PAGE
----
AN ECLECTIC LIBRARY

Miscellaneous Medieval.

Fabliaux.

Fabliaux et contes des poêtes françois des XII, XIII, XIV & XVes siécles, tirés des meilleurs auteurs. Paris: Vincent (Tome I); Amsterdam: Arkstée et Merkus, 1756.

Tome I.

Tome II.

Tome III.

Fabliaux et contes des poètes françois des XI, XII, XIII, XIV et XVe siècles, tirés des meilleurs auteurs; Publiés par Barbazan: Avec un Glossaire pour en faciliter la lecture. Nouvelle édition, augmentée et revue sur les Manuscrits de la Bibliothèque Impériale, par M. Méon, employé aux Manuscrits de la même Bibliothèque. Paris: B. Warée oncle, 1808.

Tome I.

Tome II.

Tome III.
Another copy.

Fabilaux inédits tirés du manuscrit de la Bibliothèque du Roi, No. 1830 ou 1239, par A. C. M. Robert, Conservateur de la Bibliothèque Royale de Sainte-Geneviève. Paris: Rignoux et Ce., 1834.

Walter Map

De Nugis Curialium. Ed. by M. R. James, 1914.

De Nugis Curialium. Ed. by Thomas Wright, 1901.

Gesta Romanorum.

Gesta Romanorum (Hystorie notabiles atque magis principales collecte ex gestis romanorum et quibusdam aliis notabilibus gestis cum moralizacionibus eorundem). Utrecht: Nicolaus Ketelaer and Gerardus de Leempt, 1474. —Beautiful hand-illuminated incunabulum.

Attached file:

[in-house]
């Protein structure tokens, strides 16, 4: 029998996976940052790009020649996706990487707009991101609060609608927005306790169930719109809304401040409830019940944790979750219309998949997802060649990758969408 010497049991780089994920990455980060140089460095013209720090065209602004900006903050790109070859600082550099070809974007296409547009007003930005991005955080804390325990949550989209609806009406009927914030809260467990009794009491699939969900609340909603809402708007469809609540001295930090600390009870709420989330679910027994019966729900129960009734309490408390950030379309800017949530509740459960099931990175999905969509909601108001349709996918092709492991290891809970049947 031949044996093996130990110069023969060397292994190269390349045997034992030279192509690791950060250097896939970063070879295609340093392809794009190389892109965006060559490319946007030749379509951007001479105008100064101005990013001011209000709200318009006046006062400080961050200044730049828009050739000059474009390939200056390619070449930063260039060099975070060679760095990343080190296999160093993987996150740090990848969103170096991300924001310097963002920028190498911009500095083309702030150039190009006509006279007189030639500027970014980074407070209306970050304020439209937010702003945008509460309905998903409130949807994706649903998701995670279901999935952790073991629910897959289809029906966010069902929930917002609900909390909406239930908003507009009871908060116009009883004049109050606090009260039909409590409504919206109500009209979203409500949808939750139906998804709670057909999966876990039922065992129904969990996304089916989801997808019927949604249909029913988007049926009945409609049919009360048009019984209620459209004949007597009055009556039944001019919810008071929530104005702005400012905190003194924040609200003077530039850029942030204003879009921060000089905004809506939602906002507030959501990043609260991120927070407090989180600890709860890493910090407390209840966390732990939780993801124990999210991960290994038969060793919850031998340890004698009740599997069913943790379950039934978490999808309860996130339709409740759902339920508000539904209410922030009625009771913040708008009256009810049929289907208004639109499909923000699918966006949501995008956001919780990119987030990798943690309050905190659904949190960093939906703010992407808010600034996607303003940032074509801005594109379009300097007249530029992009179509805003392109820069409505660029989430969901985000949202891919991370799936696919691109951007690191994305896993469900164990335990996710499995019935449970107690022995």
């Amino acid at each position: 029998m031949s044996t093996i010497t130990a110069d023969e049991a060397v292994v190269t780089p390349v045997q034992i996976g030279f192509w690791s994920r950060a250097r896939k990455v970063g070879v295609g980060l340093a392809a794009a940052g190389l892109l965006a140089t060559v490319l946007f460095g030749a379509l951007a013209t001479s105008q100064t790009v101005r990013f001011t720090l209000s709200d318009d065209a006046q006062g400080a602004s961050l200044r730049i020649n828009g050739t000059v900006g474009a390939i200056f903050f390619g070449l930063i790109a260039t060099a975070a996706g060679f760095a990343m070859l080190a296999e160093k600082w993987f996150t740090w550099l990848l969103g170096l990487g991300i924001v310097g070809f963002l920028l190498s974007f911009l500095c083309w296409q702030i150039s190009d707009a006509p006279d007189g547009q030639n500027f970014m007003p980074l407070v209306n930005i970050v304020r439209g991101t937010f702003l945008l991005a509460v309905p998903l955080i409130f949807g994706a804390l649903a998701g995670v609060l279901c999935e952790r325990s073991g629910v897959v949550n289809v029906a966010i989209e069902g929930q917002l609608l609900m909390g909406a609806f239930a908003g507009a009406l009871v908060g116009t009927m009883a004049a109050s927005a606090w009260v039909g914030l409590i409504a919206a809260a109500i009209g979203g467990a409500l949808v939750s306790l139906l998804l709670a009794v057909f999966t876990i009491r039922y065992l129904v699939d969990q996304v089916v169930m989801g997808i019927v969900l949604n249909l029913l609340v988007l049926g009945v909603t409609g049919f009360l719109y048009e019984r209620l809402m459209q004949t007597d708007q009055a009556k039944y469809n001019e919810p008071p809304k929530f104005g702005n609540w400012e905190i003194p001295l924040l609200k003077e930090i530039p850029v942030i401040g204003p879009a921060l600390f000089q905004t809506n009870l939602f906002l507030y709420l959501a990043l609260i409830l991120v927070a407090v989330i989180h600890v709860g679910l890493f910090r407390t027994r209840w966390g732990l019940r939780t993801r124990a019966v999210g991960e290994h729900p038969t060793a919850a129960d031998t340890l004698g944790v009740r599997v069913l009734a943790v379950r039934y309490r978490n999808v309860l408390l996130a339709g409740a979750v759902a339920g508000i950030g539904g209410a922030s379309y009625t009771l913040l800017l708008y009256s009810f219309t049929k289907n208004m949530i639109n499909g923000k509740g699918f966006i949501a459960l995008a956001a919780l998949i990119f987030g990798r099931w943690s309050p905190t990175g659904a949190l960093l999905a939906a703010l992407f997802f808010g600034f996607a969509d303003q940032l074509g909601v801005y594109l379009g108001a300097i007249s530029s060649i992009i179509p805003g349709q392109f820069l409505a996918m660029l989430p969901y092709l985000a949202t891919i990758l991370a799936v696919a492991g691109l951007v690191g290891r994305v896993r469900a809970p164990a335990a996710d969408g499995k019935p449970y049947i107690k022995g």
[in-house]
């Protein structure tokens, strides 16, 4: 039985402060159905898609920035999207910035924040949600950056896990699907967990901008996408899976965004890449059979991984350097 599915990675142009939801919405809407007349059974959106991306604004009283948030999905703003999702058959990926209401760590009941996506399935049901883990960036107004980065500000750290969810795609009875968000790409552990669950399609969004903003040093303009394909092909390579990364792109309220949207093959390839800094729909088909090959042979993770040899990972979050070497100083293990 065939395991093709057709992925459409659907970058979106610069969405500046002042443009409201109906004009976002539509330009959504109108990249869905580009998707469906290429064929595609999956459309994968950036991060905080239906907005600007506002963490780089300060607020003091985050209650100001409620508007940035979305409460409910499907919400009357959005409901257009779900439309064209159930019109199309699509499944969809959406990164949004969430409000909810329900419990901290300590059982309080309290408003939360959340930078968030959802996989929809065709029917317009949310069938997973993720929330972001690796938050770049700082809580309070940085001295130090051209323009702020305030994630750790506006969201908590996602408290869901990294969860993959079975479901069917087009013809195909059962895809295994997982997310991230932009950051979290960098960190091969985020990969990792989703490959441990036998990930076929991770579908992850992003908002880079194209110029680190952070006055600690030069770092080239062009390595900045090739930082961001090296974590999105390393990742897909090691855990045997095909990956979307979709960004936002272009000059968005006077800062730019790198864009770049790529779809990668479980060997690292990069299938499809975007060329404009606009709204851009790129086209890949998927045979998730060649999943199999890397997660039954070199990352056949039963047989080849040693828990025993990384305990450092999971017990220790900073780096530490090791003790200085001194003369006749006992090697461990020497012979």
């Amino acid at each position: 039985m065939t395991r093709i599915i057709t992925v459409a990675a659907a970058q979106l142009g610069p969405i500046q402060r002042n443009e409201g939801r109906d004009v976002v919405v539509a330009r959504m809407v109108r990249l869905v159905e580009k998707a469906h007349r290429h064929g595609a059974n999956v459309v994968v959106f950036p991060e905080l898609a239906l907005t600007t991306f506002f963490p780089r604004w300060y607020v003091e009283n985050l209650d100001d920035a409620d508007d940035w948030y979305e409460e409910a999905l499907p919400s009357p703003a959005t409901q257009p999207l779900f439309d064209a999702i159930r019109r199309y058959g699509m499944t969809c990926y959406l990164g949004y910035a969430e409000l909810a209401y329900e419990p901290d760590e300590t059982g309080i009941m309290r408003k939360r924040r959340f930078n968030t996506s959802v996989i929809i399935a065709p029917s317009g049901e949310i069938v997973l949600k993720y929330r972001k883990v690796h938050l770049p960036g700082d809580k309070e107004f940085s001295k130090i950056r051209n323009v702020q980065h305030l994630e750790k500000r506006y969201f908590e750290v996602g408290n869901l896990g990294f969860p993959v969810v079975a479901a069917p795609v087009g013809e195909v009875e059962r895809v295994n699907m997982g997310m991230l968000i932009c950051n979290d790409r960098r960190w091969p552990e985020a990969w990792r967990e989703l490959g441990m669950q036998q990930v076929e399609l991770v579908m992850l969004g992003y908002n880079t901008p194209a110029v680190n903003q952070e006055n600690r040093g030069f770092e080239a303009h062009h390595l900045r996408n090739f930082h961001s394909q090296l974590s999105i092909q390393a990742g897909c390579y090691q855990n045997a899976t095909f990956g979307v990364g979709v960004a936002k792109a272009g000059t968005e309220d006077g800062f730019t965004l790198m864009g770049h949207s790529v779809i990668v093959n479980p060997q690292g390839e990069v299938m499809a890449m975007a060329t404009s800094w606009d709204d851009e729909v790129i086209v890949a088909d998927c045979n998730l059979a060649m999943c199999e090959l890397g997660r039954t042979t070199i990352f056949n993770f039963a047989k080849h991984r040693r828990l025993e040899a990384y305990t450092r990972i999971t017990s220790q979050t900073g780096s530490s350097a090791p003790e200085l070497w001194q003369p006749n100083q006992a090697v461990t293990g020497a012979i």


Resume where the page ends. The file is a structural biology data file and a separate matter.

Gesta Romanorum: Entertaining moral stories invented by the monks as a fire-side recreation and commonly applied in their discourses from the pulpit: whence the most celebrated of our own poets and others have extracted their plots. Translated from the Latin with preliminary observations and copious notes by the Rev. Charles Swan. London: George Routledge & Sons, 1905.
High-quality scan at the Internet Archive.

The same, revised and corrected by Wynard Hooper. London: George Bell & Sons, 1891.

A Record of Ancient Histories: Entituled in Latin, Gesta Romanorum. Discoursing of sundry Examples, for the advancement of Vertue, and the abandoning of Vice. Very pleasant in Reading, and profitable in practice. London, 1689. —The Histories are printed in blackletter type, with the Arguments in roman. This is one of the latest blackletter books we have found in English, but seems too early to be a blackletter revival. Google’s OCR is, of course, utterly flummoxed.

The Old English Versions of the Gesta Romanorum: edited for the first time from manuscripts in the British Museum and University Library, Cambridge; with an introduction and notes. By Sir Frederic Madden. London: Printed for the Roxburghe Club, 1838. —The language is Middle English rather than the Anglo-Saxon for which we now reserve the name Old English.

The Early English Versions of the Gesta Romanorum. Formerly edited by Sir Frederic Madden for the Roxburgh Club, and now re-edited from the mss. in British Museum (Harl. 7333 & addit. 9066) and University Library, Cambridge (Kk. 1. 6), with introduction, notes, glossary, &c., by Sidney J. H. Herrtage, B.A. London: Early English Text Society, 1879.